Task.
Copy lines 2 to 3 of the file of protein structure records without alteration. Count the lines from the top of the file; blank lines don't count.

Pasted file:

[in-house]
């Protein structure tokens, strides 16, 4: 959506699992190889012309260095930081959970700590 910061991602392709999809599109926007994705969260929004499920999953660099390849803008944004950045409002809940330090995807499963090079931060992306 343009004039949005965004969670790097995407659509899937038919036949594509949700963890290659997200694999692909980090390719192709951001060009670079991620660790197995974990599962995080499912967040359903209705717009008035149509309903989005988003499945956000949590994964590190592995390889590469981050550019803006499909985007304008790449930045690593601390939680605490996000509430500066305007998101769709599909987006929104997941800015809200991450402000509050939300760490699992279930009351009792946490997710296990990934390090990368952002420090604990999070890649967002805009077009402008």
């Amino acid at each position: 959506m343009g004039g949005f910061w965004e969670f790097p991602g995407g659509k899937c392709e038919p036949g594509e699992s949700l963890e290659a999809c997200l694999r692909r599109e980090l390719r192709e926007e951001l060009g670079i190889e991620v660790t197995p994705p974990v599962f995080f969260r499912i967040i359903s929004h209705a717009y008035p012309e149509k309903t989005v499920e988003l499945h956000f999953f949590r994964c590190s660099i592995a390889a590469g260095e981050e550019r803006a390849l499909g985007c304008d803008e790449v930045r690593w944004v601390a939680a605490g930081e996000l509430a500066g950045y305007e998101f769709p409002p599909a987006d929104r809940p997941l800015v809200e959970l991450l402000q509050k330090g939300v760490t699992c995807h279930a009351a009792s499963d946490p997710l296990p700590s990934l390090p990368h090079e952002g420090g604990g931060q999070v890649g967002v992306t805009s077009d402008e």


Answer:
């Protein structure tokens, strides 16, 4: 959506699992190889012309260095930081959970700590 910061991602392709999809599109926007994705969260929004499920999953660099390849803008944004950045409002809940330090995807499963090079931060992306 343009004039949005965004969670790097995407659509899937038919036949594509949700963890290659997200694999692909980090390719192709951001060009670079991620660790197995974990599962995080499912967040359903209705717009008035149509309903989005988003499945956000949590994964590190592995390889590469981050550019803006499909985007304008790449930045690593601390939680605490996000509430500066305007998101769709599909987006929104997941800015809200991450402000509050939300760490699992279930009351009792946490997710296990990934390090990368952002420090604990999070890649967002805009077009402008």
């Amino acid at each position: 959506m343009g004039g949005f910061w965004e969670f790097p991602g995407g659509k899937c392709e038919p036949g594509e699992s949700l963890e290659a999809c997200l694999r692909r599109e980090l390719r192709e926007e951001l060009g670079i190889e991620v660790t197995p994705p974990v599962f995080f969260r499912i967040i359903s929004h209705a717009y008035p012309e149509k309903t989005v499920e988003l499945h956000f999953f949590r994964c590190s660099i592995a390889a590469g260095e981050e550019r803006a390849l499909g985007c304008d803008e790449v930045r690593w944004v601390a939680a605490g930081e996000l509430a500066g950045y305007e998101f769709p409002p599909a987006d929104r809940p997941l800015v809200e959970l991450l402000q509050k330090g939300v760490t699992c995807h279930a009351a009792s499963d946490p997710l296990p700590s990934l390090p990368h090079e952002g420090g604990g931060q999070v890649g967002v992306t805009s077009d402008e």